It is law school exam time. Some students have already started, and many are in the final days of preparation for their first exams. I am getting a number of emails asking me what students should be doing to study for their upcoming finals. In other words, what is the most effective use of time?
What to Do Right Now
First, the most effective use of time is to practice.
I have never had a student say to me, “Man, that practicing really was a waste of time.” Nope. Never.
Every student wishes that they had practiced more, or under time pressure, or in an exam-taking environment. Practicing not only allows you to practice applying the law (the very important “A” in I-R-A-C) but it also tests your memorization and knowledge of the substantive law.
In addition to that you are going to get faster at writing out the rules. So basically it is the “one-stop-shopping” of exam prep.
You should balance practice with memorization. And yes, this is true whether or not this is a closed or open book exam.
- For a closed book exam, you may need to spend more time drilling the rules so you can write them down quickly and accurately.
- If you are taking an open book exam, it is true you will have reference materials there. However, don’t lose sight of how you differentiate yourself from the person sitting next to you. If you are spending all of your time looking up the rules, you are going to be wasting time that should be used writing out the answer. And that is going to hurt your grade.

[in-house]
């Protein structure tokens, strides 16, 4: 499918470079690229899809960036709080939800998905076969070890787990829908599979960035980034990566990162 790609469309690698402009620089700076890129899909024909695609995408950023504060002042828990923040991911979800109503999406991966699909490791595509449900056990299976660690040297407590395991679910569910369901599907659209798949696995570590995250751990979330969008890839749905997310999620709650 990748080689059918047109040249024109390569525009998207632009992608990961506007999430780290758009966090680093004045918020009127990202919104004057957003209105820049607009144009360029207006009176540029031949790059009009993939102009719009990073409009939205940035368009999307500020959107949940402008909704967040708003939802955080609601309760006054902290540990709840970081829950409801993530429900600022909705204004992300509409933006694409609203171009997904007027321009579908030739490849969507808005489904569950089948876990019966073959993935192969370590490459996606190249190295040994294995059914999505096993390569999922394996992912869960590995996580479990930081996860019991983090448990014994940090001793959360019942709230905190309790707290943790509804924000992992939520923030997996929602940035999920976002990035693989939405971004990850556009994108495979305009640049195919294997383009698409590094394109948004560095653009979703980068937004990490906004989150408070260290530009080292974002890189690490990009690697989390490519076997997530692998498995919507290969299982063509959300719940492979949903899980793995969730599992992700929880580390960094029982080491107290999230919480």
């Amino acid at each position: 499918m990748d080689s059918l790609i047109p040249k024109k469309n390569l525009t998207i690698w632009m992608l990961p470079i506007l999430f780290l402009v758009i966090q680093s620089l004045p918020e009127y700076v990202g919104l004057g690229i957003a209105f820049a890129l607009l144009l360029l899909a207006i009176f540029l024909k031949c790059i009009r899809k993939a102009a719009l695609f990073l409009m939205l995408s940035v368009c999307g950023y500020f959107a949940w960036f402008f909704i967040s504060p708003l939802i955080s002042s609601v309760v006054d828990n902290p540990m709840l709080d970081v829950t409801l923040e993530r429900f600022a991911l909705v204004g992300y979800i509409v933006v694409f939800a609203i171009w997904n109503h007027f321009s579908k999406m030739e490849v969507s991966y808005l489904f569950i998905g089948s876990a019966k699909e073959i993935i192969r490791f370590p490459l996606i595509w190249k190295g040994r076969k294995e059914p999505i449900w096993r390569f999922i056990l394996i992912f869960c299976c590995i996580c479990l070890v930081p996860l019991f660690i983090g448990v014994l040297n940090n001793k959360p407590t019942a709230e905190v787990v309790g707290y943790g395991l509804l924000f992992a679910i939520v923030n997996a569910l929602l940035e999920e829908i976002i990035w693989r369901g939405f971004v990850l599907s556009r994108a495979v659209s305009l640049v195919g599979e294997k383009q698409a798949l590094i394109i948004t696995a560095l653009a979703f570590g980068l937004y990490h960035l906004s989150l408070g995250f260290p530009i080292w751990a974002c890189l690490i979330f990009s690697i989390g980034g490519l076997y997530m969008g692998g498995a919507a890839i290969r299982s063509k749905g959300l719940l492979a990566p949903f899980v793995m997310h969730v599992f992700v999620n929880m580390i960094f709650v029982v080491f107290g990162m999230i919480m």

So make quick-reference materials this weekend (even for your open-book tests) and practice using those materials, and memorizing them.
How to Fit Everything In
Now we know basically what you should be doing in the days leading up to your exam. But how do you balance all of that work?
Well this is a very personal question.
You must self-evaluate the best way that you study/memorize.
Most people seem to be able to effectively memorize material in an hour to ninety-minute blocks. Not four hours (as many law students attempt to do).
You should therefore mix-up the memorization with practice. Memorize for an hour or so then do an essay question. Go back to memorizing, and then another essay.
What Works For YOU?
It is also important to think about how you work best as an individual.
For me, I was able to memorize the best in the first half of the day. So I would make that the primary focus of my morning. Others study better at night. Some study off of flash cards, some mind maps. Whatever you do, come up with a plan and continue to work through the material.
Also, remember how important it is to sleep, eat, and be mentally ready for the exam. If you are exhausted, you won’t have the right mental state to perform at your best. And that is really important! So no all-nighters, no diets of only coffee, and take a walk when you are ready for a break.
Intentional, effective and deliberate studying is your key to exam success!
Best of luck!
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